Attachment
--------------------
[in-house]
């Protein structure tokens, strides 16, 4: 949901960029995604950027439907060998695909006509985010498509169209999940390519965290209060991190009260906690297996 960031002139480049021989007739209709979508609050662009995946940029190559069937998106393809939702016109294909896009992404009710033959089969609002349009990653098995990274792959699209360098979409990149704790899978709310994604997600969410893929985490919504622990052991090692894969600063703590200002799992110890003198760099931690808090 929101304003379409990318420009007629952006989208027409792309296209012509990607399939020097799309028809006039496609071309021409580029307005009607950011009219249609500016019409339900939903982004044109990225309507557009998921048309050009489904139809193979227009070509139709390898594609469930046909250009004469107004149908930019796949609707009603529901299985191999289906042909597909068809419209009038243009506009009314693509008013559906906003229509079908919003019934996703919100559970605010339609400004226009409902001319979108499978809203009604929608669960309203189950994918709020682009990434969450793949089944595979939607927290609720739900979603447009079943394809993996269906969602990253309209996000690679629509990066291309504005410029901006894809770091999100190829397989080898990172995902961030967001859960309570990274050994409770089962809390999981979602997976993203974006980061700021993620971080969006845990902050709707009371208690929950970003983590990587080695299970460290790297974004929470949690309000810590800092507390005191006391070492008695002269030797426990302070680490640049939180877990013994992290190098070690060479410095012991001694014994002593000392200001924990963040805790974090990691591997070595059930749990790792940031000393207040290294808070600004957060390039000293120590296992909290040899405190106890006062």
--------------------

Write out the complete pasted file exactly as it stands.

[in-house]
């Protein structure tokens, strides 16, 4: 949901960029995604950027439907060998695909006509985010498509169209999940390519965290209060991190009260906690297996 960031002139480049021989007739209709979508609050662009995946940029190559069937998106393809939702016109294909896009992404009710033959089969609002349009990653098995990274792959699209360098979409990149704790899978709310994604997600969410893929985490919504622990052991090692894969600063703590200002799992110890003198760099931690808090 929101304003379409990318420009007629952006989208027409792309296209012509990607399939020097799309028809006039496609071309021409580029307005009607950011009219249609500016019409339900939903982004044109990225309507557009998921048309050009489904139809193979227009070509139709390898594609469930046909250009004469107004149908930019796949609707009603529901299985191999289906042909597909068809419209009038243009506009009314693509008013559906906003229509079908919003019934996703919100559970605010339609400004226009409902001319979108499978809203009604929608669960309203189950994918709020682009990434969450793949089944595979939607927290609720739900979603447009079943394809993996269906969602990253309209996000690679629509990066291309504005410029901006894809770091999100190829397989080898990172995902961030967001859960309570990274050994409770089962809390999981979602997976993203974006980061700021993620971080969006845990902050709707009371208690929950970003983590990587080695299970460290790297974004929470949690309000810590800092507390005191006391070492008695002269030797426990302070680490640049939180877990013994992290190098070690060479410095012991001694014994002593000392200001924990963040805790974090990691591997070595059930749990790792940031000393207040290294808070600004957060390039000293120590296992909290040899405190106890006062």